The Mixtape 24: Soviet Space Disco courtesy of The Calvert Journal: [October]'s mixtape is a collection of cosmic disco music from the archives of Soviet state record label Melodiya. Compiled for the launch of the exhibition Soviet Space Archive: Configuration II (on display at Calvert 22 Gallery between 10 October — 31 October 2015), it showcases the otherworldly highlights of the label’s eclectic Diskoklub series, including the swirling synths and tight brass of groups such as Zodiak from Latvia. For the exhibition opening, curators Rory McCartney and Ella McCartney will host a Soviet Space Disco. This mix captures the futuristic soundtrack to the opening event.
Russiatrek.org's blog has a nice collection of Soviet propaganda posters. Soviet space program 1958-1963 Part 1. Part 2. International Workers' Day. Soviet Patriotism. Soviet propaganda - the beginning 1917-1923. Stalin's Soviet Union tourism posters. Socialism vs. Capitalism. WWII Part 1. Part 2. Soviet posters of the 1970's. The blog's art category.
Today marks 25 years since Buran, the enigmatic Soviet Space Shuttle clone, made her single unpiloted 2-orbit flight before an inglorious retirement like her known siblings.
An interesting article from Wired about Soviet photo manipulations from the 1960s space race. [more inside]
Road to the Stars (Doroga k Zvezdam, 1958) was a remarkable Soviet documentary about the future of space exploration, directed by the "Godfather of Star Wars" and still admired for its impressive miniature effects. Watch the entire film.
Some photo galleries (and youtube video) of Buran, the USSR's space shuttle program (previously) from the 1980's, long since abandoned. Bonus: A comparison between Buran and the US space shuttle. Double Bonus: More on Buran from russianspaceweb.com, which is awesome. Combo breaker: An official page with NASA's take on Buran, (and their photos), frozen in time a decade ago.
That the first space race was politically motivated shouldn't detract from your enjoyment of Soviet propaganda space art. More here and here.
The Soviet Union’s answer to Saturn V, the massive, complex, and top-secret N1 rocket, failed win the moon race after four disastrous launch explosions between 1969 and 1972. In 2004, Polecat Aerospace had much better luck launching their 1/16 N1 scale model.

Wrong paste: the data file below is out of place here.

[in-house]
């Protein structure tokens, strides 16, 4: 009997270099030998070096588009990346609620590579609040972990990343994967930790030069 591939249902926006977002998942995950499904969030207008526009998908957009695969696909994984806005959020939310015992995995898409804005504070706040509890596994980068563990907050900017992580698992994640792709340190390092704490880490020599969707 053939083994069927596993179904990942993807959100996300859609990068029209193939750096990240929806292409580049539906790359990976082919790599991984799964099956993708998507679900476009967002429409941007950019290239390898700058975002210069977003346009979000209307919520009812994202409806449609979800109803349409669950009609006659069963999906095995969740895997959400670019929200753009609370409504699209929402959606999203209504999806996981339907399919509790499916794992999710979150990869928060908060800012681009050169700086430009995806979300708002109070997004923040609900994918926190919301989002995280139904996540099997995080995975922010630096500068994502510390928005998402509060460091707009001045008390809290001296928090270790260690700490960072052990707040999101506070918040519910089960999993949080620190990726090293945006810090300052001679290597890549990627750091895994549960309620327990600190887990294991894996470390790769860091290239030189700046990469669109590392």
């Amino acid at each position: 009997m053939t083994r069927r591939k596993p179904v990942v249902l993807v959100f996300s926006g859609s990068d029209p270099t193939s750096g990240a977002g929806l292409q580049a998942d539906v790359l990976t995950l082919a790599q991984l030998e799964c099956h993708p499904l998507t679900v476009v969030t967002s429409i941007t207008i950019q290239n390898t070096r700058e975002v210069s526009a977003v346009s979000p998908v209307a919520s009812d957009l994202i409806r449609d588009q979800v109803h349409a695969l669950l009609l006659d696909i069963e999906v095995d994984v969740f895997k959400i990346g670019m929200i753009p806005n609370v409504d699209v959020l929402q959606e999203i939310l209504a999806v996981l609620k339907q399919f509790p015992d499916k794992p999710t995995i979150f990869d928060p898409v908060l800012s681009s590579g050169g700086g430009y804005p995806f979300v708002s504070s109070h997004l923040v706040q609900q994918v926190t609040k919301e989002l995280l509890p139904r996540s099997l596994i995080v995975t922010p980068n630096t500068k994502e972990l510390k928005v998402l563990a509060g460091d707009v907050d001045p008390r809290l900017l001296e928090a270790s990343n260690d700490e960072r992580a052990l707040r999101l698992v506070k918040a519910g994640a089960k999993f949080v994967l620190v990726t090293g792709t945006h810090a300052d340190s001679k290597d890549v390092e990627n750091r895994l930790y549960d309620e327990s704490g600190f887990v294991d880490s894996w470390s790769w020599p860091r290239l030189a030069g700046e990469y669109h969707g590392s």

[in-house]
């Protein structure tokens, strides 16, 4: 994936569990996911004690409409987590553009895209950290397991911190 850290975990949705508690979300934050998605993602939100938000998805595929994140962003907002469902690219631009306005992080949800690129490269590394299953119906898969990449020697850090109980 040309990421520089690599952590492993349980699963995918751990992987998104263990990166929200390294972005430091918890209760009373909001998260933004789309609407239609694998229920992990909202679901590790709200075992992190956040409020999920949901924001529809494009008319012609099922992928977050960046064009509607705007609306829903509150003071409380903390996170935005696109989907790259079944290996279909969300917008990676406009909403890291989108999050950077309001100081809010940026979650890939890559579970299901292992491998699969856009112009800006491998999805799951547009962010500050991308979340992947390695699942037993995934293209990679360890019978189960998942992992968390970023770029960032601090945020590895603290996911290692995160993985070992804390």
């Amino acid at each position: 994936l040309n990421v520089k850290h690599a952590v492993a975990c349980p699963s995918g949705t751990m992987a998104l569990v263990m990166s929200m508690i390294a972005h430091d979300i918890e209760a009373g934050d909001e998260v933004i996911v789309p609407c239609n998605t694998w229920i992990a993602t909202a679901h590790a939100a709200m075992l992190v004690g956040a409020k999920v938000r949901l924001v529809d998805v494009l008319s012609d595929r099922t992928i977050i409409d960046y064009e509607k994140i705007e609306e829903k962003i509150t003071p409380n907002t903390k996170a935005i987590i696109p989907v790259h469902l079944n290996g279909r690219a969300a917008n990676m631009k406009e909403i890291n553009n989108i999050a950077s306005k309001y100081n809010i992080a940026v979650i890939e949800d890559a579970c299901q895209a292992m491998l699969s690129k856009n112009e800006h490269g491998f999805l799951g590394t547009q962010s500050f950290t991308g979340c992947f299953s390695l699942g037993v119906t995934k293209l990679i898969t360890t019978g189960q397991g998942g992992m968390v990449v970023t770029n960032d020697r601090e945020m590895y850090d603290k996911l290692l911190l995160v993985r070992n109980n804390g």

Phantom Cosmonauts On November 28, 1960, a morse code transmission reading "SOS to the whole world" from an orbiting spaceship was picked up by the Judica-Cordiglia brothers with their home-made radio tracking station in San Maurizio Canavese, Italy. Sometime between February 2-4, they picked up telemetry of a dying cosmonauts heartbeat and breathing. Yuri Gagarin, the universally acknowledged first man in space, did not make his flight until April 12, 1961. These brothers claimed that they intercepted radio transmissions of other secret flights as well. Were there secret Soviet spaceflights that ended in the death of Cosmonauts? Most tend to disagree, and offer an excellent debunking. I started reading about this several weeks before the Columbia, but it now has a new poignancy. I agree that it is exceedingly unlikely that these alleged flights took, but the claims of these brothers, mingled with various other rumor and various Soviet urban legends, (along with the fact of Russian/Soviet general secrecy about most everything,) create an alternate history that is exceedingly disturbing.
Secrets of the Cold War in Space. Deep Cold is an website with detailed renderings, quicktime movies and information about the ideas and concepts being developed for both U.S. and Soviet presences in space during the cold war.